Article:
The Region's Community Environmental Fund provided a sustainability grant to rare Charitable Research Reserve to help with their North House project. The recently completed building involved re-constructing an award winning pre-fabricated solar house which was designed by University of Waterloo architecture and engineering students. Nestled in the quaint Blair Village Heritage District, this house really captures the important balance between innovative change occurring within the region while still preserving the rural charm of the area.
North House demonstrates a green housing model that makes sustainable living attractive and rewarding. The combination of passive and active solar design, integrated energy production, customized components and mobile interactive technologies, produces a modern high performance home that sets a new standard for solar design in Canada's northern climate. The features of North House reflect both the science of sustainability and the human lifestyle in terms of energy gain, conservation of natural resources, manufacturing and building design, and interior/exterior connections to the surrounding environment.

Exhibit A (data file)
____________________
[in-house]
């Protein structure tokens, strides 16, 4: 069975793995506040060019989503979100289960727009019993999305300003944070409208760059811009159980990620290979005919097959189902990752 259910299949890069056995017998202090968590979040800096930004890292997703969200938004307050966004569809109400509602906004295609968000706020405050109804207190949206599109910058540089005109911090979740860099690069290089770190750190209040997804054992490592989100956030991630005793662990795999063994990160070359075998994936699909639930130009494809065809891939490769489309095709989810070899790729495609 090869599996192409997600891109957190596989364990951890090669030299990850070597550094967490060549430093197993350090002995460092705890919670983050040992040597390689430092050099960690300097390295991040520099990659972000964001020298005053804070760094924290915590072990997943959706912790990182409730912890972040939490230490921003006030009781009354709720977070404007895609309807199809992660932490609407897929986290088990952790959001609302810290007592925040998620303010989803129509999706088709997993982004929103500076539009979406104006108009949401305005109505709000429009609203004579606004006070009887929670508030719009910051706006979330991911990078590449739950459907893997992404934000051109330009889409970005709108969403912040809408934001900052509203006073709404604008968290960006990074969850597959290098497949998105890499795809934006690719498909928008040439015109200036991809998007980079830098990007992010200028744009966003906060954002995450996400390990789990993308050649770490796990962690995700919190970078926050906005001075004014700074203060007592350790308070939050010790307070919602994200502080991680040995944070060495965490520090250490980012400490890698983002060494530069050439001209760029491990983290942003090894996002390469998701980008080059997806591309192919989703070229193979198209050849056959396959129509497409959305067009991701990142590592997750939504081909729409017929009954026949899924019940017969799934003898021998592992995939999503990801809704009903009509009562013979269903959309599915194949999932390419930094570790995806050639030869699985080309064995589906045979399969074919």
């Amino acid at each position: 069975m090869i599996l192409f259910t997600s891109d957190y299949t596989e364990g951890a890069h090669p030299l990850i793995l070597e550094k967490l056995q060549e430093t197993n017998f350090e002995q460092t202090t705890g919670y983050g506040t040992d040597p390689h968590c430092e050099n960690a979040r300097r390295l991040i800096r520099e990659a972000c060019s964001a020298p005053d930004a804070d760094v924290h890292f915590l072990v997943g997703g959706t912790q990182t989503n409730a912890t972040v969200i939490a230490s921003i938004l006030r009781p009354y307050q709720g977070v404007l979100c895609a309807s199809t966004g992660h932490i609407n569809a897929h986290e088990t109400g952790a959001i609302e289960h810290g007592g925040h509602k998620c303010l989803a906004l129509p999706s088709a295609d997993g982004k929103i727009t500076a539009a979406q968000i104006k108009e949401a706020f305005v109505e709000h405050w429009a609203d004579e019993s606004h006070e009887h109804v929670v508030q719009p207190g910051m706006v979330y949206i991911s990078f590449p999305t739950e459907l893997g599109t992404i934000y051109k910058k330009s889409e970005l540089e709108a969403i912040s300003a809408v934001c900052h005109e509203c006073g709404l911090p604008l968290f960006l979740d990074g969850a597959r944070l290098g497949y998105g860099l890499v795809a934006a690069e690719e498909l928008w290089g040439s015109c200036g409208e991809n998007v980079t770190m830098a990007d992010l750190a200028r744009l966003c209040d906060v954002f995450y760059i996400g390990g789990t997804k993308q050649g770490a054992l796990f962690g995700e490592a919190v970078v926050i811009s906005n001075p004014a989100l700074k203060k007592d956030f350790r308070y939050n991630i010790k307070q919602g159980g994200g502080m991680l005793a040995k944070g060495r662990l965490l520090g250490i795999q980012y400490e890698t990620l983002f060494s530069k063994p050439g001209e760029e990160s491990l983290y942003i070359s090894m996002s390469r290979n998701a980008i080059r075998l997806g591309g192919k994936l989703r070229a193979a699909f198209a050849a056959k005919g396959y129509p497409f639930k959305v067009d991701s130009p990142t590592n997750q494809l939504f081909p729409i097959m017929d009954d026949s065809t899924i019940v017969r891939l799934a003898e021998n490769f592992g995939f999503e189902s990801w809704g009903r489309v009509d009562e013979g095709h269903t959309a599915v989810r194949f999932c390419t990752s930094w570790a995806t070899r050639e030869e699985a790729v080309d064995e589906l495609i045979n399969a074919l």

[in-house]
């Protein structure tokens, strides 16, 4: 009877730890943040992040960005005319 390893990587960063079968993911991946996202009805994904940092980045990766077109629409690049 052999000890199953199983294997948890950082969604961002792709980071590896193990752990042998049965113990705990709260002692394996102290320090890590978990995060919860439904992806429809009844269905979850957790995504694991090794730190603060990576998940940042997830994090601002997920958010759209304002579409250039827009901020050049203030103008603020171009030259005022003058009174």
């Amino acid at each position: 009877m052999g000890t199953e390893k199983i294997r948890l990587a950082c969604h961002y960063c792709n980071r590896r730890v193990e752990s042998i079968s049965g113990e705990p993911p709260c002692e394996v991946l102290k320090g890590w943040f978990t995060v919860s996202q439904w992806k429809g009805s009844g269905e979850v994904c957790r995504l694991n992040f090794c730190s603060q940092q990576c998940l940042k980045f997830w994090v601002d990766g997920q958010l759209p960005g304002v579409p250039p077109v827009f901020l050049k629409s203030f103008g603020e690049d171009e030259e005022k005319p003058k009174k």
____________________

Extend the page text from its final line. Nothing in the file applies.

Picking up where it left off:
Tours are available: see www.raresites.org or call Katherine at 519-650-9336 x 124
Grand River Carshare Purchase of an Electric Vehicle: $15,000 Grant
The Region of Waterloo 2012 Community Environmental Fund helped Grand River Carshare fund the purchase an electric vehicle (EV), the Mitsubishi i-MiEV, to demonstrate and promote electric vehicle technology and help reduce greenhouse gas emissions. The project allowed carshare members to try the new technology and reduced approximately 525 kilograms of greenhouse gas emissions over the first 5 months of use (Aug. 29, 2012 - Jan. 31, 2013). Grand River Carshare will be conducting a survey to assess members' experience with the i-MiEV as well as analyzing the spring and summer usage data during 2013, when they typically experience higher vehicle usage. The project has also highlighted the need for more charging infrastructure to support the use of the new technology within Waterloo Region as there are several EV models at local auto dealerships available to purchase.